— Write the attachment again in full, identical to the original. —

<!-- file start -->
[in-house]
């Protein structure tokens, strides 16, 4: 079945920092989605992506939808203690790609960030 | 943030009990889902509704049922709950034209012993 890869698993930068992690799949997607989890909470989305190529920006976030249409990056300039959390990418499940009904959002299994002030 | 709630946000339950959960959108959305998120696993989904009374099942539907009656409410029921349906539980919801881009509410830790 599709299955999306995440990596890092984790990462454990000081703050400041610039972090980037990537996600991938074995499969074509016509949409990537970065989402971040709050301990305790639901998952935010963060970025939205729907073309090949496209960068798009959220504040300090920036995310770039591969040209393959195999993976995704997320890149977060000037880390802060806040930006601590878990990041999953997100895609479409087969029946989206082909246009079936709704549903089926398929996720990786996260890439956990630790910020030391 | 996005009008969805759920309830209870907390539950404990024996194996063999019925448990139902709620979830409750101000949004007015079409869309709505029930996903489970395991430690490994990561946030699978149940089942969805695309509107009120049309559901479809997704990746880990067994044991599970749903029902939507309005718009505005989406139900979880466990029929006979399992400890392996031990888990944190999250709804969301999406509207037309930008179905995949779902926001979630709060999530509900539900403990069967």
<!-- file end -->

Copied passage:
[in-house]
């Protein structure tokens, strides 16, 4: 079945920092989605992506939808203690790609960030 | 943030009990889902509704049922709950034209012993 890869698993930068992690799949997607989890909470989305190529920006976030249409990056300039959390990418499940009904959002299994002030 | 709630946000339950959960959108959305998120696993989904009374099942539907009656409410029921349906539980919801881009509410830790 599709299955999306995440990596890092984790990462454990000081703050400041610039972090980037990537996600991938074995499969074509016509949409990537970065989402971040709050301990305790639901998952935010963060970025939205729907073309090949496209960068798009959220504040300090920036995310770039591969040209393959195999993976995704997320890149977060000037880390802060806040930006601590878990990041999953997100895609479409087969029946989206082909246009079936709704549903089926398929996720990786996260890439956990630790910020030391 | 996005009008969805759920309830209870907390539950404990024996194996063999019925448990139902709620979830409750101000949004007015079409869309709505029930996903489970395991430690490994990561946030699978149940089942969805695309509107009120049309559901479809997704990746880990067994044991599970749903029902939507309005718009505005989406139900979880466990029929006979399992400890392996031990888990944190999250709804969301999406509207037309930008179905995949779902926001979630709060999530509900539900403990069967």